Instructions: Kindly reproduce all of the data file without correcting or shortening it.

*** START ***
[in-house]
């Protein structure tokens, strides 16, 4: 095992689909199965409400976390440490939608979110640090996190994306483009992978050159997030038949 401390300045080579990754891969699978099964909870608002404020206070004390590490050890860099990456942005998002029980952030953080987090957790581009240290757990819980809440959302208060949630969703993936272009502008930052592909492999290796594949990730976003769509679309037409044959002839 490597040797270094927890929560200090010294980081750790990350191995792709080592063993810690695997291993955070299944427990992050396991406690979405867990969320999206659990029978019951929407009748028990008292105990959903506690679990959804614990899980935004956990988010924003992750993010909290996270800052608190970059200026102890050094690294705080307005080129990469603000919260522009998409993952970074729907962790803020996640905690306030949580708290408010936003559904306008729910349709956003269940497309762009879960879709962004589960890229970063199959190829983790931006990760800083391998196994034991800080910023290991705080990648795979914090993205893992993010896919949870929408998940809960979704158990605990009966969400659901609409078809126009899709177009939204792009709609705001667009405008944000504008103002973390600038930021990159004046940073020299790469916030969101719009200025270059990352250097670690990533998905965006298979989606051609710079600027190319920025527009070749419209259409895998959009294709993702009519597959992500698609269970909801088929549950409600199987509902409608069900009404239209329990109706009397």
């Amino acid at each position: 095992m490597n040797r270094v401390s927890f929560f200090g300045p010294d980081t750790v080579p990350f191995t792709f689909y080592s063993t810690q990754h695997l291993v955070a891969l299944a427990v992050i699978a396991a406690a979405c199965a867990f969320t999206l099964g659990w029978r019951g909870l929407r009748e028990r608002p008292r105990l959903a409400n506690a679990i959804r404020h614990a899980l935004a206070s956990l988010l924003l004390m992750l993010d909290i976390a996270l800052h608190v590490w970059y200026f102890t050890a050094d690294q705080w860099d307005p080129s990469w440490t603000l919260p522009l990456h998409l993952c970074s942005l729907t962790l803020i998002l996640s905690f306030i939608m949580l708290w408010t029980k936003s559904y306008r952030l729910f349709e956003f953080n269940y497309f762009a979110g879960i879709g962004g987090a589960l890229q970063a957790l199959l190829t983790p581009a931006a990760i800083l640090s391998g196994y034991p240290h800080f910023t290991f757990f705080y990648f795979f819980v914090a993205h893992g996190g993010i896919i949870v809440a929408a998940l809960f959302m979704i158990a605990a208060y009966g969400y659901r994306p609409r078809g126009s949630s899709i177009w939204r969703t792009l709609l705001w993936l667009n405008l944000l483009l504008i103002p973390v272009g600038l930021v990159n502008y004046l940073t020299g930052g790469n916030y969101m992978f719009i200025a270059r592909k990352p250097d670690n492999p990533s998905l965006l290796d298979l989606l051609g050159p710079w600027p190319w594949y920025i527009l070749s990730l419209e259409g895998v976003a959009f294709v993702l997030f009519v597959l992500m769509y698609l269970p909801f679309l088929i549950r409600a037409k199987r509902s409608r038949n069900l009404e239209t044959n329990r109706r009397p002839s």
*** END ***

[in-house]
């Protein structure tokens, strides 16, 4: 095992689909199965409400976390440490939608979110640090996190994306483009992978050159997030038949 401390300045080579990754891969699978099964909870608002404020206070004390590490050890860099990456942005998002029980952030953080987090957790581009240290757990819980809440959302208060949630969703993936272009502008930052592909492999290796594949990730976003769509679309037409044959002839 490597040797270094927890929560200090010294980081750790990350191995792709080592063993810690695997291993955070299944427990992050396991406690979405867990969320999206659990029978019951929407009748028990008292105990959903506690679990959804614990899980935004956990988010924003992750993010909290996270800052608190970059200026102890050094690294705080307005080129990469603000919260522009998409993952970074729907962790803020996640905690306030949580708290408010936003559904306008729910349709956003269940497309762009879960879709962004589960890229970063199959190829983790931006990760800083391998196994034991800080910023290991705080990648795979914090993205893992993010896919949870929408998940809960979704158990605990009966969400659901609409078809126009899709177009939204792009709609705001667009405008944000504008103002973390600038930021990159004046940073020299790469916030969101719009200025270059990352250097670690990533998905965006298979989606051609710079600027190319920025527009070749419209259409895998959009294709993702009519597959992500698609269970909801088929549950409600199987509902409608069900009404239209329990109706009397």
């Amino acid at each position: 095992m490597n040797r270094v401390s927890f929560f200090g300045p010294d980081t750790v080579p990350f191995t792709f689909y080592s063993t810690q990754h695997l291993v955070a891969l299944a427990v992050i699978a396991a406690a979405c199965a867990f969320t999206l099964g659990w029978r019951g909870l929407r009748e028990r608002p008292r105990l959903a409400n506690a679990i959804r404020h614990a899980l935004a206070s956990l988010l924003l004390m992750l993010d909290i976390a996270l800052h608190v590490w970059y200026f102890t050890a050094d690294q705080w860099d307005p080129s990469w440490t603000l919260p522009l990456h998409l993952c970074s942005l729907t962790l803020i998002l996640s905690f306030i939608m949580l708290w408010t029980k936003s559904y306008r952030l729910f349709e956003f953080n269940y497309f762009a979110g879960i879709g962004g987090a589960l890229q970063a957790l199959l190829t983790p581009a931006a990760i800083l640090s391998g196994y034991p240290h800080f910023t290991f757990f705080y990648f795979f819980v914090a993205h893992g996190g993010i896919i949870v809440a929408a998940l809960f959302m979704i158990a605990a208060y009966g969400y659901r994306p609409r078809g126009s949630s899709i177009w939204r969703t792009l709609l705001w993936l667009n405008l944000l483009l504008i103002p973390v272009g600038l930021v990159n502008y004046l940073t020299g930052g790469n916030y969101m992978f719009i200025a270059r592909k990352p250097d670690n492999p990533s998905l965006l290796d298979l989606l051609g050159p710079w600027p190319w594949y920025i527009l070749s990730l419209e259409g895998v976003a959009f294709v993702l997030f009519v597959l992500m769509y698609l269970p909801f679309l088929i549950r409600a037409k199987r509902s409608r038949n069900l009404e239209t044959n329990r109706r009397p002839s």